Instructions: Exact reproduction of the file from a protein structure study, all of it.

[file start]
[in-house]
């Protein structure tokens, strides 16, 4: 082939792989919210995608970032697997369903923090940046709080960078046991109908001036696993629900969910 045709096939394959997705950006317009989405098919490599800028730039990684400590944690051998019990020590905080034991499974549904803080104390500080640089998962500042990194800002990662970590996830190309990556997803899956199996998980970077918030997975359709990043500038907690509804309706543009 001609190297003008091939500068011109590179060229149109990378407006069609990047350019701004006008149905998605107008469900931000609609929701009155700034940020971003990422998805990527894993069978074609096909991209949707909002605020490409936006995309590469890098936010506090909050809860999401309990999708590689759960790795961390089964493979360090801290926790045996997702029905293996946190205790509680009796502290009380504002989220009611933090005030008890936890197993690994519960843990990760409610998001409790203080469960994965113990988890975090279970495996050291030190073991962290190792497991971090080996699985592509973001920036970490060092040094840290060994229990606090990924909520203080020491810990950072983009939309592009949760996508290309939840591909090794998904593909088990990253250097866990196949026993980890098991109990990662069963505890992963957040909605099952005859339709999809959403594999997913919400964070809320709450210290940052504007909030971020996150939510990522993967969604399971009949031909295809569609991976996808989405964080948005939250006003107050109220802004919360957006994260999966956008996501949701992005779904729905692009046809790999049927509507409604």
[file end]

[in-house]
């Protein structure tokens, strides 16, 4: 082939792989919210995608970032697997369903923090940046709080960078046991109908001036696993629900969910 045709096939394959997705950006317009989405098919490599800028730039990684400590944690051998019990020590905080034991499974549904803080104390500080640089998962500042990194800002990662970590996830190309990556997803899956199996998980970077918030997975359709990043500038907690509804309706543009 001609190297003008091939500068011109590179060229149109990378407006069609990047350019701004006008149905998605107008469900931000609609929701009155700034940020971003990422998805990527894993069978074609096909991209949707909002605020490409936006995309590469890098936010506090909050809860999401309990999708590689759960790795961390089964493979360090801290926790045996997702029905293996946190205790509680009796502290009380504002989220009611933090005030008890936890197993690994519960843990990760409610998001409790203080469960994965113990988890975090279970495996050291030190073991962290190792497991971090080996699985592509973001920036970490060092040094840290060994229990606090990924909520203080020491810990950072983009939309592009949760996508290309939840591909090794998904593909088990990253250097866990196949026993980890098991109990990662069963505890992963957040909605099952005859339709999809959403594999997913919400964070809320709450210290940052504007909030971020996150939510990522993967969604399971009949031909295809569609991976996808989405964080948005939250006003107050109220802004919360957006994260999966956008996501949701992005779904729905692009046809790999049927509507409604």